Because me, I am not a faggot!" A social domination is recognised and at the
same time one does not want to know oneself implied, touched, directly
concerned even co-responsible. A more anarchist answer - in my opinion -
would be to recognise ourselves as sexist, heterosexist and to try to
understand in what way we are it and how we can act on it - by listening to
the principal ones concerned, the feminists, the lesbians. As writes
Fabienne in her text in number 12 of the revue La Griffe, there is a job to
be done, and it starts with the public recognition of the problem.

It is necessary for us to work at an autonomous temporary zone of less
domination, instead of defending in an egoistic way a permanent zone of not
fighting against the domination. Isn't this paradoxical for anarchists to
deny at this point any possibility of liberating experiences within a
collective or movement? These experiments do take place concerning informal
power via the rotation of tasks, the turns of speaking, the refusal of
permanent mandates. Why couldn't one try today to transform the social
relations between the sexes within our movement? It is not a question, as
the authors affirm in a quite reducing way, to make it "the primary
objective" but to make it a significant objective among others. And it is
exactly that which fear these men in my opinion: of having to put concrete
questions about their behaviour and attitude to change them according to the
freedom of the others; to have to pass over a male selfishness to go towards
women and their multiple claims of justice.

Rather than to denounce with arrogance the so-called "fetishism,
communautarism, separatism" of the anarcho-feminists, we should start
perceiving the male fetishism centred around the penis and the bollocks -
fetishism which can be observed easily through the multiple phantasms of
castration which are not long in being expressed when the woman-men
relations are questioned. Of deconstructing male communautarism and its male
solidarity beyond ideological differences. It's this male solidarity that
makes men nearly always form a front against women and feminism. And a
concrete example confirms in my opinion that this solidarity is a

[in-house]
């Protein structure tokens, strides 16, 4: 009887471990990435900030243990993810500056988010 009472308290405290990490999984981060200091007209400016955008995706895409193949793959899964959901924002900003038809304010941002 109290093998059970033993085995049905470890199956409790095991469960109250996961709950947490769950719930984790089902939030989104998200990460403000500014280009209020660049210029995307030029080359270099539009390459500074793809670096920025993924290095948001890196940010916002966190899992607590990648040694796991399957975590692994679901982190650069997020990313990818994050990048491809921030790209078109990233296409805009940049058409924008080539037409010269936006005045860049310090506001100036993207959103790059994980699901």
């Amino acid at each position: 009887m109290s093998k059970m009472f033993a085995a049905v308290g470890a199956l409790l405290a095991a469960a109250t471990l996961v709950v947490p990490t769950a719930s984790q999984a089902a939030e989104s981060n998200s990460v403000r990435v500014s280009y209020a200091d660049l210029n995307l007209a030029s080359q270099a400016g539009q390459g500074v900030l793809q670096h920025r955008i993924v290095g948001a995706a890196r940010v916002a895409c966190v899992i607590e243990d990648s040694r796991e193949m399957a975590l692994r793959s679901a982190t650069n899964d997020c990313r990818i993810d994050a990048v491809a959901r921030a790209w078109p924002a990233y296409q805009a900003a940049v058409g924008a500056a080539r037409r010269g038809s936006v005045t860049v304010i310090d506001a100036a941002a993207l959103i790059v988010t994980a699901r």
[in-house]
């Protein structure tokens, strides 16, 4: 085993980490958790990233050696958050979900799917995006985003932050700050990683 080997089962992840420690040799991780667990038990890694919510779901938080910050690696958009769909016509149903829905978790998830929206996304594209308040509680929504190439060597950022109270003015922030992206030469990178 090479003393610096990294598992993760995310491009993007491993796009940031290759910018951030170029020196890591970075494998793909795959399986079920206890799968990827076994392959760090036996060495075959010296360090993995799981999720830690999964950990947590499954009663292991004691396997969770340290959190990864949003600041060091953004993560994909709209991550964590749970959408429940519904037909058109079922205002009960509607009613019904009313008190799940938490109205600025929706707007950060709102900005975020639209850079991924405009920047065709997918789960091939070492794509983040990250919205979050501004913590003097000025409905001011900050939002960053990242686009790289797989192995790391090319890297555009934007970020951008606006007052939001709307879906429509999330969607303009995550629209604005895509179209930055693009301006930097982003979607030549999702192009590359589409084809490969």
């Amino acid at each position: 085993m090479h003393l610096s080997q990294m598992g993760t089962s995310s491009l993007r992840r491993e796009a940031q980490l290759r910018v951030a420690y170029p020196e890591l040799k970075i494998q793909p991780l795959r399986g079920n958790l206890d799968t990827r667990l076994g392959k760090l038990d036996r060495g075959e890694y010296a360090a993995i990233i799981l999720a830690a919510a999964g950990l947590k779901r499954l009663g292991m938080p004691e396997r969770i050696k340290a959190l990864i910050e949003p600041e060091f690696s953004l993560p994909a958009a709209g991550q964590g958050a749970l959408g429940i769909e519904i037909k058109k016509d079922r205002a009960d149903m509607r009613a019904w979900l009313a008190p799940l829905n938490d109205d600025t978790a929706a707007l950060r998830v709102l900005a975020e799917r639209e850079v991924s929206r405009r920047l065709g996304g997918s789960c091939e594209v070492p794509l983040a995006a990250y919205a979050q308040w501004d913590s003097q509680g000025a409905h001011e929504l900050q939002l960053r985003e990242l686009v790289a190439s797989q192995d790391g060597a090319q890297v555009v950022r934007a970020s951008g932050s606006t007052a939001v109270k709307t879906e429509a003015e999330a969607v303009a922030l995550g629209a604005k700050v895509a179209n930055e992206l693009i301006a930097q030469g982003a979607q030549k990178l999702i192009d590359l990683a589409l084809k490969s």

significant stake. I often heard anarchist men express their rejection of
the "politically correct" and to assert the right to a sexist joke, a
misogynist or lesbophobic insult - in the name of the freedom of expression.
However, the stake is not as much freedom of expression but male solidarity:
"humour (sexist, racist, homo/lesbophobic...), in the adhesion which it
requests, translates the power relations between social groups, and by the
same one between individuals."

The liberal response to feminism succeeds this inversion which consists in
particularising a claim of justice and in making invisible a relation of
domination by posing like neutral an unjust state of things. The goal of
this article is thus twofold. On the one hand, to show at which point the
liberal discourse serves anarchist men in their refusal of feminism in it's
global and transversal dimension. It is used to lock up the feminist
analysis in the field of tastes and colours. It amounts, concretely, to
putting on an equal footing on the one hand analyses who allot the
responsibility for domestic male violence against women to these same women
(provocation, masochism...) and on the other hand analyses who perceive this
violence as an element of political repression against women on behalf of
the class of men. In an ultimate way, it is an apology for the law of the
strongest for which reason does not have any reason to exist. On the other
hand, the aim of this article is to actively contribute to a state wherein
feminism is not regarded any more as a perspective but as a political
minimal requirement. Our education of dominance is omnipresent and
structures us but it does not oblige men at all to perpetuate our individual
predominance at the relational or collective level. We have the possibility
of acting differently, of opening up towards the analyses and feelings of
feminists and of taking part in their fight against sexism - when they wish
it. We can fight alongside women - even in a non-mixed way - against
interiorized or institutional sexism. It is enough to be ready to break with
the egoistic defence of our interests of dominants and to break with these
men around us who refuse to call themselves into question.